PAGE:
What is maturity, true maturity? Maturity is reached when the sensuous plane is subordinate to and serves the natural, and when the natural is subordinate to the rational and serves it. Maturity is not a matter of age; it is a matter of state. It is not reached until a person begins regeneration, until a person learns truths from the Word and lives them.

A sad note is sounded in the Writings. They say that few in the world progress to this stage. Many indeed learn truth from the Word and begin to be reformed. “But,” it is stated, “as soon as they come to the age of early adulthood they suffer themselves to be carried away by the world, and thus go over to the side of infernal spirits, by whom they are gradually so estranged from heaven that they scarcely believe any longer that there is a heaven” (AC 5280:4, emphasis added).

We are all born with the tendency to love self and the world more than the Lord and our neighbor. In the course of growing up we have all acted in accord with this natural tendency. Since we have confirmed some of these perverse tendencies by giving in to them and acting from them, we cannot be regenerated without combat and struggle. Why is this so?

When a regenerating person begins to live the truths which have been learned from the Word, and doctrine from it, one begins to recede from the evils of one’s former life. When this happens, the evil spirits who perceived their delight in the activity of this evil arouse and excite the evils one has done in previous states, and the false things one formerly thought. In this way they seek to maintain their influence over the person who is beginning to regenerate.

But the Lord never deserts us. The person is defended from within by the Lord through angels. They flow into the truths of doctrine which the person has acquired, and arouse, or bring to consciousness, those truths which can conquer the evils which have been awakened and stirred.

This combat between the angels and evil spirits with the person produces anxiety. The person does not realize one thousandth part of what is actually involved in the struggle, and yet the battle is being waged for the person’s eternal salvation. It is fought by the angels from the person. The weapons which the angels use to defend one against the attacks of evil are the truths of doctrine which the person possesses. We should, therefore, never underestimate the importance of knowing and understanding truth if we are to survive spiritual trials and combats.

When a person has overcome in these spiritual trials by strenuously resisting as of self the evils which seethed within, the person undergoes a gradual transformation. Little by little the interior organic forms of the mind are changed; they are reordered. As a result of this reorganization of the mind the person ceases to be a slave to natural passions and desires, as formerly was the case. One state has ended and a new one begun. We are told: “A new state begins in the one who is being regenerated when the order is changed, as takes place when interior things obtain dominion over exterior things, and the exterior things begin to serve the interior … With those who are being regenerated, this is observed from the fact that something within dissuades them from allowing sensuous delights and bodily or earthly pleasure to rule, and to draw over to their side the things of intellect to confirm them” (AC 5159).

This passage draws a remarkably clear distinction between a regenerating person and one who is not regenerating. A person who is regenerating is distinguished from one who is not regenerating by the fact that something within – a love for Divine truth – dissuades him from allowing bodily and worldly pleasures to rule, and from using one’s intellect and knowledge to justify and excuse selfish indulgence. Eternal things – the things of the spirit -come first with such a person, and the things of the world and of the body serve.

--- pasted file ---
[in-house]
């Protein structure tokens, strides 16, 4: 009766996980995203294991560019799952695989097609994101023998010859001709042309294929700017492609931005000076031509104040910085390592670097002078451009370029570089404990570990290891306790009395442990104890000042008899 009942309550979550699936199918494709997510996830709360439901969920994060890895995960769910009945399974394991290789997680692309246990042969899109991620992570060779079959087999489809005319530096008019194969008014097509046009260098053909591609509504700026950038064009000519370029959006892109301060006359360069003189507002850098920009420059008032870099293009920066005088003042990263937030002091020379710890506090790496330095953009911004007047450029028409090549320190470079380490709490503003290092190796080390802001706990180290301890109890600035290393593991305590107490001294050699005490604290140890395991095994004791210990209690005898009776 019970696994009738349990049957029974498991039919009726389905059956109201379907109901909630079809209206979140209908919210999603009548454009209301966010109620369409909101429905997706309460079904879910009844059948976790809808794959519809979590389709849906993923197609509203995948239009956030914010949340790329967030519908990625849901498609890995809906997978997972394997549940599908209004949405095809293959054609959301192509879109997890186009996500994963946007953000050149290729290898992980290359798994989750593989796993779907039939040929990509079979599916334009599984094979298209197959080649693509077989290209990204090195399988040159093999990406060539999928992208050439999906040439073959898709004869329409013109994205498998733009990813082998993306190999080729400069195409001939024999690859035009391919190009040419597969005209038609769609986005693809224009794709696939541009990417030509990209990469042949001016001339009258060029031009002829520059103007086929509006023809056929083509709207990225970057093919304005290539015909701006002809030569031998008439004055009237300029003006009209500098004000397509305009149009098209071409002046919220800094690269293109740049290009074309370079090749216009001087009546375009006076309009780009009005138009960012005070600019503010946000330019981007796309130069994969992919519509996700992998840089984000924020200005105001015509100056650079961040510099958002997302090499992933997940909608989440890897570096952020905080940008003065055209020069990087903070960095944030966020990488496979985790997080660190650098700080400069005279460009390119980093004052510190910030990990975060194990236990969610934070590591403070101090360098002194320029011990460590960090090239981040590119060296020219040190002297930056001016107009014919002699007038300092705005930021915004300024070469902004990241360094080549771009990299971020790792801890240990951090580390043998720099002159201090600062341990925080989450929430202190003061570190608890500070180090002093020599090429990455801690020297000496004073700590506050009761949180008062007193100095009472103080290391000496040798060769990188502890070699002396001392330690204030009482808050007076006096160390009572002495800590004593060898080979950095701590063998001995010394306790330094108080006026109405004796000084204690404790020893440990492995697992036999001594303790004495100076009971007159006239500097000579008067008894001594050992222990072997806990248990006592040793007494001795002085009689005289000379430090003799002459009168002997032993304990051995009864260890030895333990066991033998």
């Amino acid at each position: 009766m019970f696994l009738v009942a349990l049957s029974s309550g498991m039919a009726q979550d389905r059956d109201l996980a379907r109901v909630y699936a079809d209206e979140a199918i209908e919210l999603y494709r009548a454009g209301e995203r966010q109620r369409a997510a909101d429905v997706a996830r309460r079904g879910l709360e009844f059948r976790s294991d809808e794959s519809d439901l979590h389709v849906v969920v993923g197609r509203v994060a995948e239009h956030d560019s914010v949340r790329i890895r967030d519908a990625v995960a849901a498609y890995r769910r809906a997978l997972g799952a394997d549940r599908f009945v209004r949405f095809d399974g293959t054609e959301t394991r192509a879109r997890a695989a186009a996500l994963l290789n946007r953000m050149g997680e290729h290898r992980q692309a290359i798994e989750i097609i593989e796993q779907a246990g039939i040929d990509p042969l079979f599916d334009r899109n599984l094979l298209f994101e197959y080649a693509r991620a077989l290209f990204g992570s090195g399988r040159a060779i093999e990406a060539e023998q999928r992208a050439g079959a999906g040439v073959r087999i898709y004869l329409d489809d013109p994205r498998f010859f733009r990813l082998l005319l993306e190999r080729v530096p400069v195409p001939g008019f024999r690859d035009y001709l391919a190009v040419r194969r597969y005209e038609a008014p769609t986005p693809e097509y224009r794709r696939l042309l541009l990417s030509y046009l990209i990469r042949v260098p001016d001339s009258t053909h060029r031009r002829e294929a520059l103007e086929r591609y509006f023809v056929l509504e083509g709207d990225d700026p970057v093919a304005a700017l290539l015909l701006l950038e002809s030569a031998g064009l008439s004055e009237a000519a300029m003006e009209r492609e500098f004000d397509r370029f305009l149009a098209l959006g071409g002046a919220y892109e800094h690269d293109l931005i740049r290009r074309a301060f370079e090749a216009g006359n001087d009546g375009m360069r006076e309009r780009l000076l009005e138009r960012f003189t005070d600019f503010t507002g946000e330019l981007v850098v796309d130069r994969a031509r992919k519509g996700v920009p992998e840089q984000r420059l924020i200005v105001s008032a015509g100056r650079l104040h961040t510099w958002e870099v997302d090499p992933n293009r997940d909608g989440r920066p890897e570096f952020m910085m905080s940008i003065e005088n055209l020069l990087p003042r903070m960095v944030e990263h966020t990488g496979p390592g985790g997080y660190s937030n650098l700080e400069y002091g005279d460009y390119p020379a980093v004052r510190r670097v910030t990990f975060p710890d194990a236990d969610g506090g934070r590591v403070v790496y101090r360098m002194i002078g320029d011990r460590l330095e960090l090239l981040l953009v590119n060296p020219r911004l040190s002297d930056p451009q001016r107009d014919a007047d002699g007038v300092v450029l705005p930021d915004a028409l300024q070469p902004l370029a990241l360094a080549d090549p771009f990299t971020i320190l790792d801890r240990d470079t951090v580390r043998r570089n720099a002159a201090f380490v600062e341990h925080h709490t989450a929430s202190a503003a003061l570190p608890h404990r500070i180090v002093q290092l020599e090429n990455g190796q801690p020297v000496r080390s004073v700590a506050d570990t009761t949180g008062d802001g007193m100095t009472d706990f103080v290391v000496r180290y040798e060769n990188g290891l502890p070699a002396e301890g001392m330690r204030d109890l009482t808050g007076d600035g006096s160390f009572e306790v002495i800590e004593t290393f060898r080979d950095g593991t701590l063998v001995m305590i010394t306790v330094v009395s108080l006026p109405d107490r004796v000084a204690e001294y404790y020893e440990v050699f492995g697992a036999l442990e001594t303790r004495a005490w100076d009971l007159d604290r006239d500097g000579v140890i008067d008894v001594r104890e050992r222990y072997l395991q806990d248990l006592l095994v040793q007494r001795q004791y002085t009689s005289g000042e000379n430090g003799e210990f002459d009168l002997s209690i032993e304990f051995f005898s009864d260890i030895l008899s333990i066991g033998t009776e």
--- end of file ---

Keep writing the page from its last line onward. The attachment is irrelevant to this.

We might well ask ourselves: Is this the case with us? Whatever the answer, let us resolve that it shall be so! That is why we are here – to make choices: to choose to put the things of heaven above those temporal things of the world and the body! If this is our choice, the things of heaven will descend into the natural and impart their delight to the natural. They will no longer be in conflict but will work in harmony. The joys of heaven will be perceived externally. The delights of the body and of the world, because ordered from within, will enter into and penetrate the interiors of the mind, affecting them with joy and gladness. Thus heaven and the world will be conjoined in us, and from this conjunction will come the peace and blessedness that only those can experience who have been born of water and of the spirit. Amen.

Lessons: Mark 8:27-38, John 3:1-15, AC 1555:2,3

Arcana Coelestia 1555:2,3

Few, if any, know how man is brought to true wisdom. Intelligence is not wisdom, but leads to wisdom; for to understand what is true and good is not to be true and good, but to be wise is to be so. Wisdom is predicated only of the life – that the man is such. A man is introduced to wisdom or to life by means of knowing (scire et nosse), that is, by means of knowledges (scientiae et cognitiones). In every man there are two parts, the will and the understanding; the will is the primary part, the understanding is the secondary one. Man’s life after death is according to his will part, not according to his intellectual part. The will is being formed in man by the Lord from infancy to childhood, which is effected by means of the innocence that is insinuated, and by means of charity toward parents, nurses, and little children of a like age, and by means of many other things that man knows nothing of, and which are celestial. Unless these celestial things were first insinuated into a man while an infant and a child, he could by no means become a man. Thus is formed the first plane.

But as a man is not a man unless he is endowed also with understanding, will alone does not make the man, but understanding together with will; and understanding cannot be acquired except by means of knowledges and therefore he must, from his childhood, be gradually imbued with these. Thus is formed the second plane. When the intellectual part has been instructed in knowledges, especially in the knowledges of truth and good, then first can the man be regenerated; and when he is being regenerated, truths and goods are implanted by the Lord by means of knowledges in the celestial things with which he had been endowed by the Lord from infancy, so that his intellectual things make a one with his celestial things; and when the Lord has thus conjoined these, the man is endowed with charity, from which he begins to act, this charity being of conscience. In this way he for the first time receives new life, and this by degrees. The light of this life is called wisdom, which then takes the first place, and is set over the intelligence. Thus is formed the third plane. When a man has become like this during his bodily life, he is then in the other life being continually perfected. These considerations show what is the light of intelligence, and what the light of wisdom.